BOGOTA/HAVANA, (Reuters) – Colombia’s government and leftist FARC rebels said yesterday they had reached agreement on a definitive ceasefire that would end hostilities in the longest-running conflict in the Western Hemisphere.
After more than three years of sometimes fraught negotiations, the agreement at peace talks in Havana marks the penultimate step to ending a war that has killed more than 220,000 people and displaced millions of others.
“We have arrived with success at an agreement on the bilateral and definitive ceasefire and end to hostilities,” both sides said in a statement read to media in the Cuban capital.
The accord will be signed today in Havana by President Juan Manuel Santos and Revolutionary Armed Forces of Colombia, or FARC, rebel leader Rodrigo Londono, better known by his nom de guerre Timochenko.
Cuban President Raul Castro, United Nations Secretary-General Ban Ki-moon, Venezuelan President Nicolas Maduro and Chilean President Michelle Bachelet will attend the ceremony, the two sides said.
Santos said this week the government and the rebels will complete negotiations by July 20. The ceasefire, which includes terms for the FARC’s demobilization and laying down of arms, does not begin until the final deal is signed.
Half-way through his second term and staking his legacy on a peace deal, the 64-year-old president has said it would add as much as two percentage points annually to economic growth.
But analysts say security improvements over the last dozen years mean Colombia has already reaped the benefits of the so-called ‘peace dividend’. Bancolombia said in a recent report a formal deal will likely only add 0.3 percent growth annually.
The country of 46 million people, once considered a nearly failed state, has attracted investors and tourists back since hardline former President Alvaro Uribe launched a U.S.-backed offensive against rebels in 2002.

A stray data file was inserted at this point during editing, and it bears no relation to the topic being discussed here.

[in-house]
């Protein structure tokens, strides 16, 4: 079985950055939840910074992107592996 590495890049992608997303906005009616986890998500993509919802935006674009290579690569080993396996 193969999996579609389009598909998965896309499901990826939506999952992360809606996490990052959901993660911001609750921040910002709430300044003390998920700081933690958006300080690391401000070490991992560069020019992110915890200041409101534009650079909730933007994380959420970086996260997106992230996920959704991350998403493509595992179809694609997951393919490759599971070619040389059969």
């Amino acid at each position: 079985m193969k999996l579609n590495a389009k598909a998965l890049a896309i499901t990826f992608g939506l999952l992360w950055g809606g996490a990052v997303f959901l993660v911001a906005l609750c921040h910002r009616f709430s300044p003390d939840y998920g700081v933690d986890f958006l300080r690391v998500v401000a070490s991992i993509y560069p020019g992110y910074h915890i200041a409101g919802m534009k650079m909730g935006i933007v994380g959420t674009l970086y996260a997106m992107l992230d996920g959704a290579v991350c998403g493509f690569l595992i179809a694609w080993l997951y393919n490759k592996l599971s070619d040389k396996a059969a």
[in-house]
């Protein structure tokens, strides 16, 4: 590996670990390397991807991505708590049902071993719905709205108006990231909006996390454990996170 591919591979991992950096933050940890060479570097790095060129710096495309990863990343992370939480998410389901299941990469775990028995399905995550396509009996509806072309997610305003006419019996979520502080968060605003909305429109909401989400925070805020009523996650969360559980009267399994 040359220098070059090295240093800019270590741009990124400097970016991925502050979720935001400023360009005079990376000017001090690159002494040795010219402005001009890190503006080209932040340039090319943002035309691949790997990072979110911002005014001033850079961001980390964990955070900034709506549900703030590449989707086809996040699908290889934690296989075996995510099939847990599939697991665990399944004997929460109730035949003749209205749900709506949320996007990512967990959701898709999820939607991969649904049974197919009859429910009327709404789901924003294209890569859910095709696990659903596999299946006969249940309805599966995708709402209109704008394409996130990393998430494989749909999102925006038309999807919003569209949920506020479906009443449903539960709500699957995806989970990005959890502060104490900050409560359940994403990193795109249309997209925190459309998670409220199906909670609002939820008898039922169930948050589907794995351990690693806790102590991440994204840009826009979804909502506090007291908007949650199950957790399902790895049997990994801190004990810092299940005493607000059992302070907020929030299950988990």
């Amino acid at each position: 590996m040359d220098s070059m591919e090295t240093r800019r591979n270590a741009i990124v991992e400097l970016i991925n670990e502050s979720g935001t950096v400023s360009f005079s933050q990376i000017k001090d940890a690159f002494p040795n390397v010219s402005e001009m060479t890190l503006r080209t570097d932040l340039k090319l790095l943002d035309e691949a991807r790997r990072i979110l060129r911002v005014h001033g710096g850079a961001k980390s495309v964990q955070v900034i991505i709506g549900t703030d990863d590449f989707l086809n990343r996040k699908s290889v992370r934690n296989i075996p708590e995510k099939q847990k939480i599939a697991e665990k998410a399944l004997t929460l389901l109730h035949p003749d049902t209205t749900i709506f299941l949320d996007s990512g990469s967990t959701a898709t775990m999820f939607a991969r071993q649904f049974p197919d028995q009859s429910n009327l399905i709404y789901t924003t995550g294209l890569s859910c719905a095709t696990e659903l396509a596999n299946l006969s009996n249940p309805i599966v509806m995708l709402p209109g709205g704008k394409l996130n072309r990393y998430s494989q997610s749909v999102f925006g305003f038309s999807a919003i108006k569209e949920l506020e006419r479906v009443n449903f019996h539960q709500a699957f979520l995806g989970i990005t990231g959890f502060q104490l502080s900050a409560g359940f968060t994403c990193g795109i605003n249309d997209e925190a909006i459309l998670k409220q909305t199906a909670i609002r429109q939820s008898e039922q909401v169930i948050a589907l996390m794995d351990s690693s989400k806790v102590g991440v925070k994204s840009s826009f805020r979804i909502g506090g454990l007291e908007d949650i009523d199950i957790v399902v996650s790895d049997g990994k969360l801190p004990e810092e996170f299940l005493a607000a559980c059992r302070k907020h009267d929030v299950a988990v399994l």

Colombia, rich in commodities like oil, coal, gold and coffee, is one of Washington’s closest allies in Latin America and has for decades had market-friendly governments eager to lure foreign capital.
Agreement on virtually all of the items of the peace talks agenda in Cuba has already been reached, including such thorny issues such as land reform and participation by former rebels in Colombia’s political life.
The two sides have not yet agreed on terms for overall implementation of a peace accord and how a national referendum on the deal will be organized, however.
Santos has promised that any final accord would be put to the Colombian people in a plebiscite. He has come under fire in the past week for comments about what he says will be the consequences if the country returns to war.
The FARC called a unilateral ceasefire nearly a year ago and the government responded by halting air strikes on rebel camps. Negotiators missed a self-imposed deadline for signing the final accord in March.
The group of about 8,000 combatants, down from 17,000 in its heyday, is considered a terrorist group by the United States and European Union.
The FARC grew out of a 1960s peasant movement demanding land reform, and has been fighting successive governments ever since. Over the years, it has become heavily involved in the drug trade.